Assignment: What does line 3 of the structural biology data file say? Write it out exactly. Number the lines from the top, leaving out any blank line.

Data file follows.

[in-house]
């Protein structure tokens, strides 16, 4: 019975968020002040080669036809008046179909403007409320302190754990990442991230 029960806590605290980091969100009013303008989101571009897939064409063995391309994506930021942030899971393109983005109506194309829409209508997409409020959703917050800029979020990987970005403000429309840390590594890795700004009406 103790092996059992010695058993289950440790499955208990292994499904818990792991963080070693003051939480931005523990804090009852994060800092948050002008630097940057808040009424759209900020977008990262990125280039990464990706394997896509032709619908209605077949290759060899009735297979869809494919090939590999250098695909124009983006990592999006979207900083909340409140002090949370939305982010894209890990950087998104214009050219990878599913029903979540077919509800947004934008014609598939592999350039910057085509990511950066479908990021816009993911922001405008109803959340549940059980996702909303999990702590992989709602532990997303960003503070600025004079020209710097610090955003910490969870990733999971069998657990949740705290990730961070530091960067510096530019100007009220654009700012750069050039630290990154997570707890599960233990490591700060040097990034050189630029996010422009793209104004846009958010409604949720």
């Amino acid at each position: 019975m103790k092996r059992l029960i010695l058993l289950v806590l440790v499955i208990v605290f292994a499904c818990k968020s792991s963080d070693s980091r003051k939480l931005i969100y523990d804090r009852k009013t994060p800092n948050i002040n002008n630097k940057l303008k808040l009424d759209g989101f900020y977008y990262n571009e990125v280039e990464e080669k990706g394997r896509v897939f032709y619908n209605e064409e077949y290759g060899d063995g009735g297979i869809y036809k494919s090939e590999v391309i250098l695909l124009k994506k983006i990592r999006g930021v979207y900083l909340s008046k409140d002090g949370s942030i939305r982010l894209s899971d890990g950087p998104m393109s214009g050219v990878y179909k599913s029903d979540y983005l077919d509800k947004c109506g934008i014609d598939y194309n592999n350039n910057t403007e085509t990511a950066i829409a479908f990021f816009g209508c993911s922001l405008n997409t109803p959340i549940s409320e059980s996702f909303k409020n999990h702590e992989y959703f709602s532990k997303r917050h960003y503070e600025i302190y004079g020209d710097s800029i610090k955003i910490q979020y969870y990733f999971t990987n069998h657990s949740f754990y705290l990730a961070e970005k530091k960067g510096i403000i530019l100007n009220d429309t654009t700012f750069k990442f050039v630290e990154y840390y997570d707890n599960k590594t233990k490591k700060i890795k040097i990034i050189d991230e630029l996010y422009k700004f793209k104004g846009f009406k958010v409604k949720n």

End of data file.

């Amino acid at each position: 019975m103790k092996r059992l029960i010695l058993l289950v806590l440790v499955i208990v605290f292994a499904c818990k968020s792991s963080d070693s980091r003051k939480l931005i969100y523990d804090r009852k009013t994060p800092n948050i002040n002008n630097k940057l303008k808040l009424d759209g989101f900020y977008y990262n571009e990125v280039e990464e080669k990706g394997r896509v897939f032709y619908n209605e064409e077949y290759g060899d063995g009735g297979i869809y036809k494919s090939e590999v391309i250098l695909l124009k994506k983006i990592r999006g930021v979207y900083l909340s008046k409140d002090g949370s942030i939305r982010l894209s899971d890990g950087p998104m393109s214009g050219v990878y179909k599913s029903d979540y983005l077919d509800k947004c109506g934008i014609d598939y194309n592999n350039n910057t403007e085509t990511a950066i829409a479908f990021f816009g209508c993911s922001l405008n997409t109803p959340i549940s409320e059980s996702f909303k409020n999990h702590e992989y959703f709602s532990k997303r917050h960003y503070e600025i302190y004079g020209d710097s800029i610090k955003i910490q979020y969870y990733f999971t990987n069998h657990s949740f754990y705290l990730a961070e970005k530091k960067g510096i403000i530019l100007n009220d429309t654009t700012f750069k990442f050039v630290e990154y840390y997570d707890n599960k590594t233990k490591k700060i890795k040097i990034i050189d991230e630029l996010y422009k700004f793209k104004g846009f009406k958010v409604k949720n």